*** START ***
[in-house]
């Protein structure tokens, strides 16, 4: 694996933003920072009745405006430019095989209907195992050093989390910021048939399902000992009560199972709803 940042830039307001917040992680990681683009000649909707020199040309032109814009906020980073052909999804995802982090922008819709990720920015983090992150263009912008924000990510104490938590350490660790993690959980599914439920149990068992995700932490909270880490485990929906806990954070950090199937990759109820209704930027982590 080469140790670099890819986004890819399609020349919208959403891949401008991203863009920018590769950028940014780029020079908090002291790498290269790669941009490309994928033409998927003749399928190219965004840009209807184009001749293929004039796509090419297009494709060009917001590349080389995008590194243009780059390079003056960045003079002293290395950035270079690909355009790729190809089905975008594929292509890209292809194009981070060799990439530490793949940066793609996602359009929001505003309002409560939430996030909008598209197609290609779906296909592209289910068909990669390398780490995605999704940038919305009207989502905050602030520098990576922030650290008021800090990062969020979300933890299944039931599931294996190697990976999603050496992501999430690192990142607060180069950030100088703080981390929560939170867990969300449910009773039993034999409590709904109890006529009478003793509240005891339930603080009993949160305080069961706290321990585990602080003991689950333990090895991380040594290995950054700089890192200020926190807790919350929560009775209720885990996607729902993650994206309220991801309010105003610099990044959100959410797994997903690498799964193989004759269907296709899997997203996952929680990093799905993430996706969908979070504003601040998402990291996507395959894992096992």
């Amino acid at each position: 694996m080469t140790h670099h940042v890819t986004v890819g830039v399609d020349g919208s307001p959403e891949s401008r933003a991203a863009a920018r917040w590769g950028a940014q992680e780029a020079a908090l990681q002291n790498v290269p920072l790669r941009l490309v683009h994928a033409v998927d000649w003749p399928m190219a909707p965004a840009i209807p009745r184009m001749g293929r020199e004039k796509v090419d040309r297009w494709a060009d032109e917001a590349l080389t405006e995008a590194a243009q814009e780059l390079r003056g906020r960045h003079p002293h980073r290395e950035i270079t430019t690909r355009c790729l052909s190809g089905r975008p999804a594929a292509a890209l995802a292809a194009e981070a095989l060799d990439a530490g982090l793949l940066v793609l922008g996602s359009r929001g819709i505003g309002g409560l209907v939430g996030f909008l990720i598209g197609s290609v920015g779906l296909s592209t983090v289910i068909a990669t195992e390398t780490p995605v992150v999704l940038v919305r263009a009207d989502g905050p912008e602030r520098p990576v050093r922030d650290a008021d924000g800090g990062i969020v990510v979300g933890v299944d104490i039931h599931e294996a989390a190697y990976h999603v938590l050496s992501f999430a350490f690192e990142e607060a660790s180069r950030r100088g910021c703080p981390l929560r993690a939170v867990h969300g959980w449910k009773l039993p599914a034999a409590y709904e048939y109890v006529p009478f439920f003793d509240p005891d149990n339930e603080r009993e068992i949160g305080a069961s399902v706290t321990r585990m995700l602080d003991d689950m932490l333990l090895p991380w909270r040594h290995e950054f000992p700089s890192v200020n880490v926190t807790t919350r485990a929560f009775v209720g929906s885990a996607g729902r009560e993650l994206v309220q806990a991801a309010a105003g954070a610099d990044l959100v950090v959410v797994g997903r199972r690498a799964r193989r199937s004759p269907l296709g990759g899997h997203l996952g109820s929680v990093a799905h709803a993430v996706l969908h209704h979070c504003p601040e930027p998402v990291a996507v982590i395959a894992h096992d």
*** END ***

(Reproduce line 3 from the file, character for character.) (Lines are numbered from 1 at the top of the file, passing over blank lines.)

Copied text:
């Amino acid at each position: 694996m080469t140790h670099h940042v890819t986004v890819g830039v399609d020349g919208s307001p959403e891949s401008r933003a991203a863009a920018r917040w590769g950028a940014q992680e780029a020079a908090l990681q002291n790498v290269p920072l790669r941009l490309v683009h994928a033409v998927d000649w003749p399928m190219a909707p965004a840009i209807p009745r184009m001749g293929r020199e004039k796509v090419d040309r297009w494709a060009d032109e917001a590349l080389t405006e995008a590194a243009q814009e780059l390079r003056g906020r960045h003079p002293h980073r290395e950035i270079t430019t690909r355009c790729l052909s190809g089905r975008p999804a594929a292509a890209l995802a292809a194009e981070a095989l060799d990439a530490g982090l793949l940066v793609l922008g996602s359009r929001g819709i505003g309002g409560l209907v939430g996030f909008l990720i598209g197609s290609v920015g779906l296909s592209t983090v289910i068909a990669t195992e390398t780490p995605v992150v999704l940038v919305r263009a009207d989502g905050p912008e602030r520098p990576v050093r922030d650290a008021d924000g800090g990062i969020v990510v979300g933890v299944d104490i039931h599931e294996a989390a190697y990976h999603v938590l050496s992501f999430a350490f690192e990142e607060a660790s180069r950030r100088g910021c703080p981390l929560r993690a939170v867990h969300g959980w449910k009773l039993p599914a034999a409590y709904e048939y109890v006529p009478f439920f003793d509240p005891d149990n339930e603080r009993e068992i949160g305080a069961s399902v706290t321990r585990m995700l602080d003991d689950m932490l333990l090895p991380w909270r040594h290995e950054f000992p700089s890192v200020n880490v926190t807790t919350r485990a929560f009775v209720g929906s885990a996607g729902r009560e993650l994206v309220q806990a991801a309010a105003g954070a610099d990044l959100v950090v959410v797994g997903r199972r690498a799964r193989r199937s004759p269907l296709g990759g899997h997203l996952g109820s929680v990093a799905h709803a993430v996706l969908h209704h979070c504003p601040e930027p998402v990291a996507v982590i395959a894992h096992d």